Isatt2013 juli 4


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  • Teachers usually integrated tablets in ways that aligned with their daily practices. Multiple criteria were used by teachers to decide in which lessons and how tablets would be used. These criteria include: 1) compatibility with course plan/content, 2) compatibility with available apps, 3) compatibility with previous use of ICT, and/or 4) compatibility with personal goals and/or intentions.
  • While teachers integrated tablets within activities that they would normally do, adjustments were usually made. Sometimes these adjustments were minor and did not affect the nature and/or characteristics of the learning activity (e.g. use of a new technology to support the same learning activity). In other occasions, however, adjustments included the incorporation of new elements that increased the complexity and/or expanded the scope of the learning activity at hand (e.g. active student engagement in the creation of a learning product).
  • Teachers perceived that the use of tablets in the classroom resulted in increased student motivation; however, they also acknowledged that this could be attributed to the “novelty” of tablets and therefore may “water down” with time.Next to increased student motivation, teachers noticed that students were more actively involved in their learning process. In the view of some teachers (n=3), active student involvement often led to a better understanding of the content at hand. This was particularly observed in those lessons where the use of tablets was closely integrated with course content.All nine teachers also acknowledged that students were able to develop and/or demonstrate competences that normally do not receive much attention in the curriculum, such as creativity, problem solving, or the ability to search and critically assesse information on the Internet. While the opportunities to support other types of competences in the classroom could be attributed to the multimedia possibilities offered by tablets, it could also be related to the type of activities students engaged in (i.e. more student centered and task oriented).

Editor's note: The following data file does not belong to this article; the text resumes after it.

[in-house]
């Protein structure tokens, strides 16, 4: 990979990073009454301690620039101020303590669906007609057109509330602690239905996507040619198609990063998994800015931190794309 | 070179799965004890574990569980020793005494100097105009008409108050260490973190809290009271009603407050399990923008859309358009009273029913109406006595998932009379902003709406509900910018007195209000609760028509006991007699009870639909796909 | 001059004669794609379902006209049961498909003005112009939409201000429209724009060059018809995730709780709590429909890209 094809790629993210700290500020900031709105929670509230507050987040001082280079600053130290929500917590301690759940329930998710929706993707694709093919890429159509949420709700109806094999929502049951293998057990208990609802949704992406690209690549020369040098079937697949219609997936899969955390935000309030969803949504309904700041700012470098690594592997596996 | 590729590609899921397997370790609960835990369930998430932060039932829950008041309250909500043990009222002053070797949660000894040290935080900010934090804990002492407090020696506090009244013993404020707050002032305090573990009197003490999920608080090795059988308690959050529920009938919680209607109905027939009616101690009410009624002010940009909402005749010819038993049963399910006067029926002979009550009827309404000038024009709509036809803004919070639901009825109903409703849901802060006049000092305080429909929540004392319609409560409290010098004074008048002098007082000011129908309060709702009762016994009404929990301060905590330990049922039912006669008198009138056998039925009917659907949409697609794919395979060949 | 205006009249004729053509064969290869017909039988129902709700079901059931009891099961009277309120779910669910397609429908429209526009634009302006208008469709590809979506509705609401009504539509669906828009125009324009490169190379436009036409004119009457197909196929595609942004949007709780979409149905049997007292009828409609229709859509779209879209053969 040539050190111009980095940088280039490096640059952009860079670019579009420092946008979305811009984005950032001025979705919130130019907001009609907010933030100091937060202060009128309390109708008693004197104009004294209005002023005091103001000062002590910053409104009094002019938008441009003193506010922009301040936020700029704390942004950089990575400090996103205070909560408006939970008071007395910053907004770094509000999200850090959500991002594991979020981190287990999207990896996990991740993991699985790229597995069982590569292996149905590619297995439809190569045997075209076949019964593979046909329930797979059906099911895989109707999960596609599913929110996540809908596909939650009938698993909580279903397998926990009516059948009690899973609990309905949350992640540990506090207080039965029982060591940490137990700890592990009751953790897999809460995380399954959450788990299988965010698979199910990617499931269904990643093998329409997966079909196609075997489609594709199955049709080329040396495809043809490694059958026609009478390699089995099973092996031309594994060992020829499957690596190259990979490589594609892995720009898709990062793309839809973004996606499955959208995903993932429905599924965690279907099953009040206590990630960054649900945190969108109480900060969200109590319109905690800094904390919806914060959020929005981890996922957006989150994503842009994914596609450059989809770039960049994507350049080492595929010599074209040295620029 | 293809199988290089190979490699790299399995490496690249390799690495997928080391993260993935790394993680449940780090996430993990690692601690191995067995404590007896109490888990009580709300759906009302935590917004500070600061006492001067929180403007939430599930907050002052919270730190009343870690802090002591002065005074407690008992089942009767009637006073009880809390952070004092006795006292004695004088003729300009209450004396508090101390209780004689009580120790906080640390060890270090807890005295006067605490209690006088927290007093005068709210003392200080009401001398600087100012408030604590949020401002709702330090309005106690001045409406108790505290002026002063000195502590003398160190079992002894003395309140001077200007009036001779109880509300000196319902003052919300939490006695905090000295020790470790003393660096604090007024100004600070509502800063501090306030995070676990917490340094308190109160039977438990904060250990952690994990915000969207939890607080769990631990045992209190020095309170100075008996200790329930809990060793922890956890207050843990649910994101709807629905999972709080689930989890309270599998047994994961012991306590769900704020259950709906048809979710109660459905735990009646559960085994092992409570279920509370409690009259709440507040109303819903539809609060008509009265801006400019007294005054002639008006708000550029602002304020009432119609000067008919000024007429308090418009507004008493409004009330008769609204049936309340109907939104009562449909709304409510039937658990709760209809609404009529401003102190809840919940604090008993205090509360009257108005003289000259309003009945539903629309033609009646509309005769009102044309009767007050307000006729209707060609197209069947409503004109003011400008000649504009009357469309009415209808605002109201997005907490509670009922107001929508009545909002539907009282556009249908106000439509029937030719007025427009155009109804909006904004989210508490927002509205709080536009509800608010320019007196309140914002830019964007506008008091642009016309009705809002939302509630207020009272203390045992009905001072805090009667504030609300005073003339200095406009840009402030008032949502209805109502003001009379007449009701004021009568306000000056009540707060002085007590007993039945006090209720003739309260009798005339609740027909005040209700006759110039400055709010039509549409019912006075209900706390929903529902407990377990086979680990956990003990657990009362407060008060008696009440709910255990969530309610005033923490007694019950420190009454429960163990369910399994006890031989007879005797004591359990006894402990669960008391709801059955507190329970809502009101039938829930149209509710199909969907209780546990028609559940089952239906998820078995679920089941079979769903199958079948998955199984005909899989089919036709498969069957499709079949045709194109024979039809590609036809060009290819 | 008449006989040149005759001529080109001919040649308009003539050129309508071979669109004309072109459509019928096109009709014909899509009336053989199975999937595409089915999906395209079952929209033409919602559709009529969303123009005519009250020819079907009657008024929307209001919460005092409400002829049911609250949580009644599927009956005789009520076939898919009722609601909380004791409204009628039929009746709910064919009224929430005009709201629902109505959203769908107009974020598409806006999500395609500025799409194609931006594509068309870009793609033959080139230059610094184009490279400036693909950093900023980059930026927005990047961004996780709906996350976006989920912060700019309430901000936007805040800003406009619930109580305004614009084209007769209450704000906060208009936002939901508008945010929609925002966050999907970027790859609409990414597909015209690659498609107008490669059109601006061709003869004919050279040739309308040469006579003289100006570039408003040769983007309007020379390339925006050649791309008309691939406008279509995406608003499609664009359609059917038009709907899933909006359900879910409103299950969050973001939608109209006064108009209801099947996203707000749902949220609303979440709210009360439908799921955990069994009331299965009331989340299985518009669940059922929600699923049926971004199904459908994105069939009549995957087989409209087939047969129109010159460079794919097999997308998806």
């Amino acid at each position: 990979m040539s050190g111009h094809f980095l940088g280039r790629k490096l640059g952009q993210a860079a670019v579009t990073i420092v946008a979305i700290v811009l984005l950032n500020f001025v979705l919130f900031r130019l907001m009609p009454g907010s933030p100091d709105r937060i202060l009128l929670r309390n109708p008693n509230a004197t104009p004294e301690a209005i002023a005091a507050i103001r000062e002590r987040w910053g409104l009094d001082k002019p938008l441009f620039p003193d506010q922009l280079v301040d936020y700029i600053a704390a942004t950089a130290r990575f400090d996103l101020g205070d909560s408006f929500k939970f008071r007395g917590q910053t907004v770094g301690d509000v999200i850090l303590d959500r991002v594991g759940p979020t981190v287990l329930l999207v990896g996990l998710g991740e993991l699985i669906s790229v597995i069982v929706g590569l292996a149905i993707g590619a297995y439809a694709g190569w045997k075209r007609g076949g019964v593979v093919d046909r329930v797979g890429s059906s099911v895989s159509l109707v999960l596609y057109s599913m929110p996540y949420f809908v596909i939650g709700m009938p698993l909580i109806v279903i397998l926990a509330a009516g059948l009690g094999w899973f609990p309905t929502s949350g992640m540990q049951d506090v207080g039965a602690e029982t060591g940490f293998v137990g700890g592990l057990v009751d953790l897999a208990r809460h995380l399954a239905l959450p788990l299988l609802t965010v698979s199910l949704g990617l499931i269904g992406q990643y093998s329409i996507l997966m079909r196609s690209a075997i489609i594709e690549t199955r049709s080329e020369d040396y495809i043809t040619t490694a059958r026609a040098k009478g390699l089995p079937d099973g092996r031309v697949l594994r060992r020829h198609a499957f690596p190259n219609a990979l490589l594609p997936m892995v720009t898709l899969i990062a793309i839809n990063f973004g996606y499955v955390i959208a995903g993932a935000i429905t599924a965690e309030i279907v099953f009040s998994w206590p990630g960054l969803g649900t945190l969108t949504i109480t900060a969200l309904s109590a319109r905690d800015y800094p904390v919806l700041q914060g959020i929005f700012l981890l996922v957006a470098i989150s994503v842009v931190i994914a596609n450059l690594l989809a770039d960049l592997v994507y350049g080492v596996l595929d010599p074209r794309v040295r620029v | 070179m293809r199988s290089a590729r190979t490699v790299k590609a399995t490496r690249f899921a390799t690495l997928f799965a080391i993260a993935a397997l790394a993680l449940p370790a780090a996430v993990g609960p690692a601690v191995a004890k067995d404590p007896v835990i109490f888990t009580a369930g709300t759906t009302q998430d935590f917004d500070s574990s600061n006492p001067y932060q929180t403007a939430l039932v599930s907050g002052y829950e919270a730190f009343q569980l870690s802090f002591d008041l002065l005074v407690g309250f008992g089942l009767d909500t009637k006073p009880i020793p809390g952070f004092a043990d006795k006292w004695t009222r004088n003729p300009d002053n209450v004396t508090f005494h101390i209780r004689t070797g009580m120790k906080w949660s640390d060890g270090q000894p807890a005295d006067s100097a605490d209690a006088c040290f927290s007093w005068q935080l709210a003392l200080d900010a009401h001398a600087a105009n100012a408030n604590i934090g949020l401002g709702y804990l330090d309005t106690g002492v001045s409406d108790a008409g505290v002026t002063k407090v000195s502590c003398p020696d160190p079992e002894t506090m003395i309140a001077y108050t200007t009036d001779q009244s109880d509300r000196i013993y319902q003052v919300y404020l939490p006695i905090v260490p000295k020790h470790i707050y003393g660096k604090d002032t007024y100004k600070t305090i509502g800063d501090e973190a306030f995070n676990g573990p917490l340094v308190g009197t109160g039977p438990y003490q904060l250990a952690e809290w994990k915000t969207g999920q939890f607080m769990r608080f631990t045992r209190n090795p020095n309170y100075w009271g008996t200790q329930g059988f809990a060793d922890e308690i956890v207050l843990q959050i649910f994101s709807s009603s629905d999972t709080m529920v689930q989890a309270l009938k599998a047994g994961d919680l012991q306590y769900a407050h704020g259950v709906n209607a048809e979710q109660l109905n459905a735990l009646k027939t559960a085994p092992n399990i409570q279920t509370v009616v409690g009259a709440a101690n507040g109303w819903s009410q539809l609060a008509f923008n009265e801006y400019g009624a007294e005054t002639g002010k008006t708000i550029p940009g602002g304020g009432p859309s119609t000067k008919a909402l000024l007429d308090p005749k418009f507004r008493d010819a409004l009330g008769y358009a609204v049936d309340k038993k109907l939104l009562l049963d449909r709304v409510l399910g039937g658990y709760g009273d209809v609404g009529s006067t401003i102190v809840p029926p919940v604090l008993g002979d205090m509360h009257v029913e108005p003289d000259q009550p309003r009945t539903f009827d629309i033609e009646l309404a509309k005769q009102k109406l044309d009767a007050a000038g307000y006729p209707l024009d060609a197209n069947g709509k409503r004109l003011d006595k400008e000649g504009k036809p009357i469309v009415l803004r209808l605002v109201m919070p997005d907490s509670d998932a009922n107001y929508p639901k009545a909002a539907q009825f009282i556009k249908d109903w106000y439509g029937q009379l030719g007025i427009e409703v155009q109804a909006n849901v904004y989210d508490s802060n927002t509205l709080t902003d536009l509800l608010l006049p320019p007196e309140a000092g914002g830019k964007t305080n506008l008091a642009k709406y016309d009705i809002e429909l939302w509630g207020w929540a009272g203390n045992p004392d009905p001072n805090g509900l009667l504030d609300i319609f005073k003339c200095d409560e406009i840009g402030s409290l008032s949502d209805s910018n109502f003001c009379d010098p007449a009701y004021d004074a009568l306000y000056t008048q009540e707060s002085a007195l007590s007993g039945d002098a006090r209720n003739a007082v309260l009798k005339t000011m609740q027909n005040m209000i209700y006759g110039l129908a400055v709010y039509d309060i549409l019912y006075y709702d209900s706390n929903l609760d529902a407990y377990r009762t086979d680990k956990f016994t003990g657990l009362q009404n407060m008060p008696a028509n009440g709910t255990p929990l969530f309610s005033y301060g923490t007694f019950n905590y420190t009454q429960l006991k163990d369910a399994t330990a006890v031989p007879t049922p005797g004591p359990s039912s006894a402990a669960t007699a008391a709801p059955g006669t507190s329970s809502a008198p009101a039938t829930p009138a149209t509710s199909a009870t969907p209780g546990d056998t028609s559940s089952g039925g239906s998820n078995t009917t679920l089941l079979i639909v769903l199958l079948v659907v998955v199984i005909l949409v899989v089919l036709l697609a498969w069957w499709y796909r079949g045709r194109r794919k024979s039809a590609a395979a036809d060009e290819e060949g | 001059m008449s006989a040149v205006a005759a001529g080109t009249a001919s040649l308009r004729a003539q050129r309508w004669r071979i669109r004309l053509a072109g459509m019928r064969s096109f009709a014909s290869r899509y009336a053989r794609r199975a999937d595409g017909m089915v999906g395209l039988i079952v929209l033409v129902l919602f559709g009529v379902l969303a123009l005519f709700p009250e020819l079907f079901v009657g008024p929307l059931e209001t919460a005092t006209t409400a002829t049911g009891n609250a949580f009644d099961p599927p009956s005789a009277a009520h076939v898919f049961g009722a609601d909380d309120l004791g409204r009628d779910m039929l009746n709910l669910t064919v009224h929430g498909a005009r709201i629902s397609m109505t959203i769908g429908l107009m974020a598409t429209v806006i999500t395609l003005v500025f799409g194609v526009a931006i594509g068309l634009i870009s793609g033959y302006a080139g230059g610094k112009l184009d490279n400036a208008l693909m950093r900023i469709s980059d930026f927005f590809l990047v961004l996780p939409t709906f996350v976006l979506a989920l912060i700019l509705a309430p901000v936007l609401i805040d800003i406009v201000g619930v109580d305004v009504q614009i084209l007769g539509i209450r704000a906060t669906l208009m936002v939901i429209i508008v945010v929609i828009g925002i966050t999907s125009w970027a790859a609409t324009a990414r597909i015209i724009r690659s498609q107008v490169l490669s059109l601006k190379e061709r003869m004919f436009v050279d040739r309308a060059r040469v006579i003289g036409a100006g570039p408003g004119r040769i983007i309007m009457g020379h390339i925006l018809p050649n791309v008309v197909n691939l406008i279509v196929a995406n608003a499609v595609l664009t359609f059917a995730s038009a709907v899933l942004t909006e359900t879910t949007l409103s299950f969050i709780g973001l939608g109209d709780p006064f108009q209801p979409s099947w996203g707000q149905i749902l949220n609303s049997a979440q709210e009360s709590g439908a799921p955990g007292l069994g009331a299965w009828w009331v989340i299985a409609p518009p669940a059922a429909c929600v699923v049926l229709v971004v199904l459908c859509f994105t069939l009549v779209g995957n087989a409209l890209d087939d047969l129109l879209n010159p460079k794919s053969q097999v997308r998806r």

• Teachers acknowledged that the characteristics of tablets (i.e. small and portable, multimedia, Wi-Fi connection) facilitated the integration of technology in the classroom by making it more efficient (e.g. no problems with cables, no need to go to the computer room, multiple resources in one single device) and flexible (e.g. mobility of teachers and students, access to Internet anywhere and anytime). The opportunities for increased interaction with and between students were also acknowledged as a potential advantage of tablets, and more specifically of the possibilities offered by the Apple TV to share and display individual screens (n=4). One teacher further acknowledged that the non-obtrusive nature of tablets facilitated interaction with students by enabling eye contact. Finally, another potential benefit of using tablets identified by teachers was the opportunity to bring diversity and variety into the classroom, and thereby increase student motivation and/or facilitate student learning.
  • While all teachers perceived that tablets had a positive impact on student motivation and involvement in the learning process, not all of them were fully convinced about the extent to which tablets contributed to improve student learning. Some teachers (n=3) found it difficult to integrate tablets with the course content and therefore wondered about the extent to which tablets may contribute to student learning and thereby result in improved outcomes. Moreover, when comparing tablets with other technology normally used in the classroom, some teachers (n=3) wondered what was the “added value” of using tablets, instead of other technology.